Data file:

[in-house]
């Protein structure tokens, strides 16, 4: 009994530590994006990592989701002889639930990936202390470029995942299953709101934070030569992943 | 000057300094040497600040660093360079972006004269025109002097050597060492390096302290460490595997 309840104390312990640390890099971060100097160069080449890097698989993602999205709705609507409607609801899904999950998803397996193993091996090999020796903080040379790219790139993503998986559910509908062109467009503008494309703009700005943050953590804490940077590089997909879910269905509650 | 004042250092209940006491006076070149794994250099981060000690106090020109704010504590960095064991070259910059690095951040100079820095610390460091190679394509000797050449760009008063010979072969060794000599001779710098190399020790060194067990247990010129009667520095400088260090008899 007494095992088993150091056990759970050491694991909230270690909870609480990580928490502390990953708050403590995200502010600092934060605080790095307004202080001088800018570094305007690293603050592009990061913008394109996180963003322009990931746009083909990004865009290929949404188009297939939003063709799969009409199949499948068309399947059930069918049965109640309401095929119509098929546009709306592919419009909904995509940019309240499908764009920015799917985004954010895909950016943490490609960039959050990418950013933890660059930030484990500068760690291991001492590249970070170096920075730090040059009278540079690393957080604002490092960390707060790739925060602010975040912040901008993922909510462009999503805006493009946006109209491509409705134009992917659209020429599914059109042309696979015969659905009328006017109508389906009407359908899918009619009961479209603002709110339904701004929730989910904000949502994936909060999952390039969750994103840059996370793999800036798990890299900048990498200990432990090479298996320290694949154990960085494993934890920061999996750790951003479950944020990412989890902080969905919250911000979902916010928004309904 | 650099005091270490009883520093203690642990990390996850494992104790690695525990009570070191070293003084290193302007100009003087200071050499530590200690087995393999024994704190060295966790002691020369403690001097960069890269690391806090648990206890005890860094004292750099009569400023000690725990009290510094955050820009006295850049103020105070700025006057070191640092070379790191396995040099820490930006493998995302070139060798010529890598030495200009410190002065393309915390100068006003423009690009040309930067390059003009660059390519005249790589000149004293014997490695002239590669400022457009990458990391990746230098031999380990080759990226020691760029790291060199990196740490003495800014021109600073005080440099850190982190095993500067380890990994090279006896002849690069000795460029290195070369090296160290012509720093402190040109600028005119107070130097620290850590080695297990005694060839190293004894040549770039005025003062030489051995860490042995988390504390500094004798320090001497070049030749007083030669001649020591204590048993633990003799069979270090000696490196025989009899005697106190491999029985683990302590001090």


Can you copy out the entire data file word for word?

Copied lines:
[in-house]
């Protein structure tokens, strides 16, 4: 009994530590994006990592989701002889639930990936202390470029995942299953709101934070030569992943 | 000057300094040497600040660093360079972006004269025109002097050597060492390096302290460490595997 309840104390312990640390890099971060100097160069080449890097698989993602999205709705609507409607609801899904999950998803397996193993091996090999020796903080040379790219790139993503998986559910509908062109467009503008494309703009700005943050953590804490940077590089997909879910269905509650 | 004042250092209940006491006076070149794994250099981060000690106090020109704010504590960095064991070259910059690095951040100079820095610390460091190679394509000797050449760009008063010979072969060794000599001779710098190399020790060194067990247990010129009667520095400088260090008899 007494095992088993150091056990759970050491694991909230270690909870609480990580928490502390990953708050403590995200502010600092934060605080790095307004202080001088800018570094305007690293603050592009990061913008394109996180963003322009990931746009083909990004865009290929949404188009297939939003063709799969009409199949499948068309399947059930069918049965109640309401095929119509098929546009709306592919419009909904995509940019309240499908764009920015799917985004954010895909950016943490490609960039959050990418950013933890660059930030484990500068760690291991001492590249970070170096920075730090040059009278540079690393957080604002490092960390707060790739925060602010975040912040901008993922909510462009999503805006493009946006109209491509409705134009992917659209020429599914059109042309696979015969659905009328006017109508389906009407359908899918009619009961479209603002709110339904701004929730989910904000949502994936909060999952390039969750994103840059996370793999800036798990890299900048990498200990432990090479298996320290694949154990960085494993934890920061999996750790951003479950944020990412989890902080969905919250911000979902916010928004309904 | 650099005091270490009883520093203690642990990390996850494992104790690695525990009570070191070293003084290193302007100009003087200071050499530590200690087995393999024994704190060295966790002691020369403690001097960069890269690391806090648990206890005890860094004292750099009569400023000690725990009290510094955050820009006295850049103020105070700025006057070191640092070379790191396995040099820490930006493998995302070139060798010529890598030495200009410190002065393309915390100068006003423009690009040309930067390059003009660059390519005249790589000149004293014997490695002239590669400022457009990458990391990746230098031999380990080759990226020691760029790291060199990196740490003495800014021109600073005080440099850190982190095993500067380890990994090279006896002849690069000795460029290195070369090296160290012509720093402190040109600028005119107070130097620290850590080695297990005694060839190293004894040549770039005025003062030489051995860490042995988390504390500094004798320090001497070049030749007083030669001649020591204590048993633990003799069979270090000696490196025989009899005697106190491999029985683990302590001090």